In the same way you would say:

I've got a lot of stationery.


instead of:
I've got a large number of stationery


Other examples:

Do you have any stationery?

Yes, I've got some stationery.
or
I've got some.

How much? (How much stationery?)
or
How many pieces? (How many pieces of stationery?)

I've got 10 envelopes and 20 sheets of notepaper, giving me 30 pieces of stationery.

That's not much, considering I write five letters a day. (That's not much [stationery], considering I write five letters a day.)

or

That's not many, considering I write five letters a day. (That's not many [pieces of stationery], considering I write five letters a day.)


Notice you use "much" when referring to the collection of stationery as a whole, but "many" when referring to the individual pieces.

In the last example, you can have it either way: use "much" to refer to the quantity of stationery or "many" to refer to the number of pieces of stationery. :)
Regards//Larry

"To preserve liberty, it is essential that the whole body of the people always possess arms, and be taught alike, especially when young, how to use them."
-- Attributed to Richard Henry Lee
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Stargzer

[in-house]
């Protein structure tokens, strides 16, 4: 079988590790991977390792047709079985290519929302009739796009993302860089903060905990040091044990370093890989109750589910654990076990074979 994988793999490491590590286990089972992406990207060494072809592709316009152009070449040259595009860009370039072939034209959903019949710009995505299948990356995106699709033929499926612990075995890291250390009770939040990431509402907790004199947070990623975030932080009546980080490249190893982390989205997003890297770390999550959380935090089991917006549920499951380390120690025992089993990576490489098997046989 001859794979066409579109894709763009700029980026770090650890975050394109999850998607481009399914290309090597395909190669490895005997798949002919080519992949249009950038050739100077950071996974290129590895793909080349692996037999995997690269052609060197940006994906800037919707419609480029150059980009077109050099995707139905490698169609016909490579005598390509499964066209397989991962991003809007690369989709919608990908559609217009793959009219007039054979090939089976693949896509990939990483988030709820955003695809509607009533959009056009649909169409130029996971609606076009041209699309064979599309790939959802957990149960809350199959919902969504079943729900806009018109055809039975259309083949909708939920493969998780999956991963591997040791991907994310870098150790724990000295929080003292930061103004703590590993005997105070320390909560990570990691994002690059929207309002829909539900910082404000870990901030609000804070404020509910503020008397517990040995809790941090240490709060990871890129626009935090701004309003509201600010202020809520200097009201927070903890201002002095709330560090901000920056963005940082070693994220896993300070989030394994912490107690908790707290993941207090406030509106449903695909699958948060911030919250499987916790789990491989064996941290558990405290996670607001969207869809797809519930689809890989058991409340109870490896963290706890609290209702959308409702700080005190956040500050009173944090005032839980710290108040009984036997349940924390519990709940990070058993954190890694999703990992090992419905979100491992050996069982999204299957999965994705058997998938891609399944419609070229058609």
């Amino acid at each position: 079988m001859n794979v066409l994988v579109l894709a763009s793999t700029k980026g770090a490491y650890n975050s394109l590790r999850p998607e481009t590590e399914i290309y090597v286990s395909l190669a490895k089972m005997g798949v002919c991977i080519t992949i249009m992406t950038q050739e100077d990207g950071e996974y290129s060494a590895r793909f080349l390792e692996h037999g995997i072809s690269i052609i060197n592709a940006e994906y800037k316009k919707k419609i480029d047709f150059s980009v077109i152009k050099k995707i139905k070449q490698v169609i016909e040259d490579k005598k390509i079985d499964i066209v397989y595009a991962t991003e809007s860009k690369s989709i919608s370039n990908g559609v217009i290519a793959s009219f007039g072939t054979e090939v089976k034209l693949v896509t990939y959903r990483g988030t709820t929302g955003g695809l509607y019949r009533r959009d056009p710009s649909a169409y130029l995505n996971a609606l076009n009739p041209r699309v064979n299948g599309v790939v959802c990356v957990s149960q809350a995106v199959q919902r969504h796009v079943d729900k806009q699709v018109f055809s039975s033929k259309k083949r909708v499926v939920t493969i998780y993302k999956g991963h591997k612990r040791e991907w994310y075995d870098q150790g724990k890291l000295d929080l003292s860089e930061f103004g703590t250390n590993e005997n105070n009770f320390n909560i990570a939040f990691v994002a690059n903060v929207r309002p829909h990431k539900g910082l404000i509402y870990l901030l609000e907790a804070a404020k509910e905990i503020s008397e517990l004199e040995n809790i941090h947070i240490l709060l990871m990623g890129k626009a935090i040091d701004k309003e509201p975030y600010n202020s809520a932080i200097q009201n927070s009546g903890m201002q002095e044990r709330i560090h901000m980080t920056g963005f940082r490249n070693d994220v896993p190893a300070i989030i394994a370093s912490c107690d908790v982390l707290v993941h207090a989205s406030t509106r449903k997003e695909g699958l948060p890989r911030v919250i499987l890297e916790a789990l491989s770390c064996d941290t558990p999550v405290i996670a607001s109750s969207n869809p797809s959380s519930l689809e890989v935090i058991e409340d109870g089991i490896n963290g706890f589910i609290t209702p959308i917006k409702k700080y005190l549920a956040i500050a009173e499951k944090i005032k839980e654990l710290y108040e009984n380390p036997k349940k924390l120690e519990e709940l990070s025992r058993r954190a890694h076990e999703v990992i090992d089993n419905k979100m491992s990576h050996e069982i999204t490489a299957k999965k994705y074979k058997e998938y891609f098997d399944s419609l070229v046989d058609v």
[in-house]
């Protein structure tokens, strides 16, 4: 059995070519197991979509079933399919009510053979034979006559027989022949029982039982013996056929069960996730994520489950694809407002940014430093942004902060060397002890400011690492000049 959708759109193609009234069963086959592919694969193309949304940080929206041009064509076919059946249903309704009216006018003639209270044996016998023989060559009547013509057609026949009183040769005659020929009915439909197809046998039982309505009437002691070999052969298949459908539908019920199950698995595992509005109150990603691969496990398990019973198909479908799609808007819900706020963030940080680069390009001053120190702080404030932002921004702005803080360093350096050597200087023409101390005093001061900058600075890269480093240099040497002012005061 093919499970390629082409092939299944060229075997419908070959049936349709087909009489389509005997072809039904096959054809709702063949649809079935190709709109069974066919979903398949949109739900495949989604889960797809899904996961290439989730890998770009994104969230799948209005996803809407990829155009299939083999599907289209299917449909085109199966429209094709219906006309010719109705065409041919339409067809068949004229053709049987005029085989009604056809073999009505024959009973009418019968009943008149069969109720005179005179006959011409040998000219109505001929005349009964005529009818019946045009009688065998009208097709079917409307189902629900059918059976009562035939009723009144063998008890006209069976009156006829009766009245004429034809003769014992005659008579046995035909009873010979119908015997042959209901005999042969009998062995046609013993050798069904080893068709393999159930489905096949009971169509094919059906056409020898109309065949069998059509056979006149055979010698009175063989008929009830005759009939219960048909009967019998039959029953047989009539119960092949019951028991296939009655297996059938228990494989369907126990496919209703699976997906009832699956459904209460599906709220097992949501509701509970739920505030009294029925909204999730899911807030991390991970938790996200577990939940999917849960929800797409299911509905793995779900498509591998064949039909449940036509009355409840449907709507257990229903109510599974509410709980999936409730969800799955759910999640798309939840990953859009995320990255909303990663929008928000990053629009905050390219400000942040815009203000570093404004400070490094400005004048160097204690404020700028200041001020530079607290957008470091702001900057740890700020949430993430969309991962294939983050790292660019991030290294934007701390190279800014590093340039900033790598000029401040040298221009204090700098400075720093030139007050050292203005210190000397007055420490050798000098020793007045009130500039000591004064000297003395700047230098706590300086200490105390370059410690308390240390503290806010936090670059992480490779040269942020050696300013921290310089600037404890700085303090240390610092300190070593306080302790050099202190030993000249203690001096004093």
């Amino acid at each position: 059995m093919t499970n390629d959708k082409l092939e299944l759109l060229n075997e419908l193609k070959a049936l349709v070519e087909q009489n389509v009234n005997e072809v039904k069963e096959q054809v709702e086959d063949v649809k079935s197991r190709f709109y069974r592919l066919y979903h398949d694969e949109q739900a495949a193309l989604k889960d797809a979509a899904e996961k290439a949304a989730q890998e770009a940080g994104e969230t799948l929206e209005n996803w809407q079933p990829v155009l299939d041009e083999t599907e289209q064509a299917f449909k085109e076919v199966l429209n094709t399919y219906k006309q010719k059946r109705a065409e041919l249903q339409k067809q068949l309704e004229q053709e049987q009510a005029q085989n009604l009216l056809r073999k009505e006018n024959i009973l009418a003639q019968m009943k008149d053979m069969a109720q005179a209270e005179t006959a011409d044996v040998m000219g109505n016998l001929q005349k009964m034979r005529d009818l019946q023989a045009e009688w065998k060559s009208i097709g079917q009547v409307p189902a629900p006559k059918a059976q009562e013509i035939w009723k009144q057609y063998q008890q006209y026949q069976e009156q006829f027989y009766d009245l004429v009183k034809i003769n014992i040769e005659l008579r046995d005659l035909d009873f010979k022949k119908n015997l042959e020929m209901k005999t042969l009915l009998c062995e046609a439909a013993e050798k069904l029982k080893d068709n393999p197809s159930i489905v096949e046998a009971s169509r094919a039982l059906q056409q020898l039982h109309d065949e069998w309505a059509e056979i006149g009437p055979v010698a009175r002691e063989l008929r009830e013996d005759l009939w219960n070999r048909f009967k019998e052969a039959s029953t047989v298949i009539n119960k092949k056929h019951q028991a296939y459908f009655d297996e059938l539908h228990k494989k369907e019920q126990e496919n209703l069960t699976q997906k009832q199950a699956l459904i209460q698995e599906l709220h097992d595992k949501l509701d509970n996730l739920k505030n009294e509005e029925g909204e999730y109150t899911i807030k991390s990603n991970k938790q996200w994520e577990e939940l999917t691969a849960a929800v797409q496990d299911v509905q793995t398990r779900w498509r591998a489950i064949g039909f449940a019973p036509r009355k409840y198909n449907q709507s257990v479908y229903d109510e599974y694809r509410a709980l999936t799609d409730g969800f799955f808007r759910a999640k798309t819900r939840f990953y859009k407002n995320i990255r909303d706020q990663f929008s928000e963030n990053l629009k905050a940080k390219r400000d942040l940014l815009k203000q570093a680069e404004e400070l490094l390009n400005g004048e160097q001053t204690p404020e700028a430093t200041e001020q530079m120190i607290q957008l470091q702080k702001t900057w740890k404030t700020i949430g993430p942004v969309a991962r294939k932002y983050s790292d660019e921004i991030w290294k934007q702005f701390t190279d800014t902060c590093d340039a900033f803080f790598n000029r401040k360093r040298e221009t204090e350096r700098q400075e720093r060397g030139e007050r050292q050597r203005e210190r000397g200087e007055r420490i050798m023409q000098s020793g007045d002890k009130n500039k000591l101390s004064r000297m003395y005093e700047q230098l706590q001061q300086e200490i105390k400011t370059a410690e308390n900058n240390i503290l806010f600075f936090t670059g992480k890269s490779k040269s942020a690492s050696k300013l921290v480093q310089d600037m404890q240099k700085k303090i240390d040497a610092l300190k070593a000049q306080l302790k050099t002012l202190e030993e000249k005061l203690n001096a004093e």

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Postby difuno » Tue Nov 08, 2005 2:19 am

Thanks man!!!

But what about the word "people"? Isn't this also a collective noun?

The most common usage is "how many people".

So, what makes the difference here?
difuno
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Postby Stargzer » Tue Nov 08, 2005 4:21 am

difuno wrote:Thanks man!!!


You're welcome!
But what about the word "people"? Isn't this also a collective noun?

Well, yes, and no; you just had to pick that word, didn't you? :lol: Check the definition and usage of people. In part, the Usage Note says:

. . . Some grammarians have insisted that people is a collective noun that should not be used as a substitute for persons when referring to a specific number of individuals. By this thinking, it is correct to say Six persons were arrested, not Six people were arrested. But people has always been used in such contexts, and almost no one makes the distinction anymore. . . .


The most common usage is "how many people".

So, what makes the difference here?


Again, it's indefinite number versus indefinite quantity. See the first definition in the link above:

1. Humans considered as a group or in indefinite numbers: People were dancing in the street. I met all sorts of people.


To put it another way, individuals or discrete "things" are measured in numbers (how many?), "stuff" is measured in quantity (how much?).

How much sugar? (What quantity of sugar?)
Two cups of sugar.

How many cups of sugar? (How many units of measure of sugar?)
Two cups.

How many nails? (How many individual nails?)
A dozen.
or [if you need a lot more. :) ]
Two pounds. (How many units of measure of nails?)
Regards//Larry

"To preserve liberty, it is essential that the whole body of the people always possess arms, and be taught alike, especially when young, how to use them."
-- Attributed to Richard Henry Lee
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Stargzer
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Posts: 2545
Joined: Tue Feb 15, 2005 3:56 pm
Location: Crownsville, MD